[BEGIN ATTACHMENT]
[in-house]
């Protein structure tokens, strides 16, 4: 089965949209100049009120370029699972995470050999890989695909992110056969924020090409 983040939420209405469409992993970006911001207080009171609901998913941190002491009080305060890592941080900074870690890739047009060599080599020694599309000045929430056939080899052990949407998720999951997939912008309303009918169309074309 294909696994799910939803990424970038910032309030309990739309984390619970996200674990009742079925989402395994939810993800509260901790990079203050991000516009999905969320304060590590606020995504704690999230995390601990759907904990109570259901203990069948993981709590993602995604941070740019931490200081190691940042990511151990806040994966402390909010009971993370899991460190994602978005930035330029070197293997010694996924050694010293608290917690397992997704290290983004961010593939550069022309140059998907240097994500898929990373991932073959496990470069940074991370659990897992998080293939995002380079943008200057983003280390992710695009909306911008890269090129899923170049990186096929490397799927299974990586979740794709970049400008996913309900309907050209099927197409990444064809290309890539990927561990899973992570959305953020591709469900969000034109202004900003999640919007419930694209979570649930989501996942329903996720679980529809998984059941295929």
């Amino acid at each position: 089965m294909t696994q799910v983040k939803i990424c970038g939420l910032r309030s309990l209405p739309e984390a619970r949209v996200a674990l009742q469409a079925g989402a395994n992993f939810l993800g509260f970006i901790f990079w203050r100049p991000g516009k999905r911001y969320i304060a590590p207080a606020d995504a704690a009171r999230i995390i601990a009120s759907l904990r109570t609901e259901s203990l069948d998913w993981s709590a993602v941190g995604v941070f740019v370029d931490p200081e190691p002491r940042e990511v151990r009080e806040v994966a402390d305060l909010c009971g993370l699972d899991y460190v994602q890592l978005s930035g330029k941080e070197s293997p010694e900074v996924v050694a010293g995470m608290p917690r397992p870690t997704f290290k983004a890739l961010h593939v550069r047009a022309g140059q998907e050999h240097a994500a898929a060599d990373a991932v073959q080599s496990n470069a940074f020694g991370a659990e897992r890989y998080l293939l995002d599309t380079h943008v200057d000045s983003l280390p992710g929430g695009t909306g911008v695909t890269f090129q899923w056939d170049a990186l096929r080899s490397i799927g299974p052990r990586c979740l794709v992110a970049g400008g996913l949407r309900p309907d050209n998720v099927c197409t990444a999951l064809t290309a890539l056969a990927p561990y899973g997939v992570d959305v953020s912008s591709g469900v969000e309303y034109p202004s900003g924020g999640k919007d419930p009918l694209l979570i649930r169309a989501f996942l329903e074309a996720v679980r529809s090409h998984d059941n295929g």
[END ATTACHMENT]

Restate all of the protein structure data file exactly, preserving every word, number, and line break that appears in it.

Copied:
[in-house]
């Protein structure tokens, strides 16, 4: 089965949209100049009120370029699972995470050999890989695909992110056969924020090409 983040939420209405469409992993970006911001207080009171609901998913941190002491009080305060890592941080900074870690890739047009060599080599020694599309000045929430056939080899052990949407998720999951997939912008309303009918169309074309 294909696994799910939803990424970038910032309030309990739309984390619970996200674990009742079925989402395994939810993800509260901790990079203050991000516009999905969320304060590590606020995504704690999230995390601990759907904990109570259901203990069948993981709590993602995604941070740019931490200081190691940042990511151990806040994966402390909010009971993370899991460190994602978005930035330029070197293997010694996924050694010293608290917690397992997704290290983004961010593939550069022309140059998907240097994500898929990373991932073959496990470069940074991370659990897992998080293939995002380079943008200057983003280390992710695009909306911008890269090129899923170049990186096929490397799927299974990586979740794709970049400008996913309900309907050209099927197409990444064809290309890539990927561990899973992570959305953020591709469900969000034109202004900003999640919007419930694209979570649930989501996942329903996720679980529809998984059941295929």
């Amino acid at each position: 089965m294909t696994q799910v983040k939803i990424c970038g939420l910032r309030s309990l209405p739309e984390a619970r949209v996200a674990l009742q469409a079925g989402a395994n992993f939810l993800g509260f970006i901790f990079w203050r100049p991000g516009k999905r911001y969320i304060a590590p207080a606020d995504a704690a009171r999230i995390i601990a009120s759907l904990r109570t609901e259901s203990l069948d998913w993981s709590a993602v941190g995604v941070f740019v370029d931490p200081e190691p002491r940042e990511v151990r009080e806040v994966a402390d305060l909010c009971g993370l699972d899991y460190v994602q890592l978005s930035g330029k941080e070197s293997p010694e900074v996924v050694a010293g995470m608290p917690r397992p870690t997704f290290k983004a890739l961010h593939v550069r047009a022309g140059q998907e050999h240097a994500a898929a060599d990373a991932v073959q080599s496990n470069a940074f020694g991370a659990e897992r890989y998080l293939l995002d599309t380079h943008v200057d000045s983003l280390p992710g929430g695009t909306g911008v695909t890269f090129q899923w056939d170049a990186l096929r080899s490397i799927g299974p052990r990586c979740l794709v992110a970049g400008g996913l949407r309900p309907d050209n998720v099927c197409t990444a999951l064809t290309a890539l056969a990927p561990y899973g997939v992570d959305v953020s912008s591709g469900v969000e309303y034109p202004s900003g924020g999640k919007d419930p009918l694209l979570i649930r169309a989501f996942l329903e074309a996720v679980r529809s090409h998984d059941n295929g």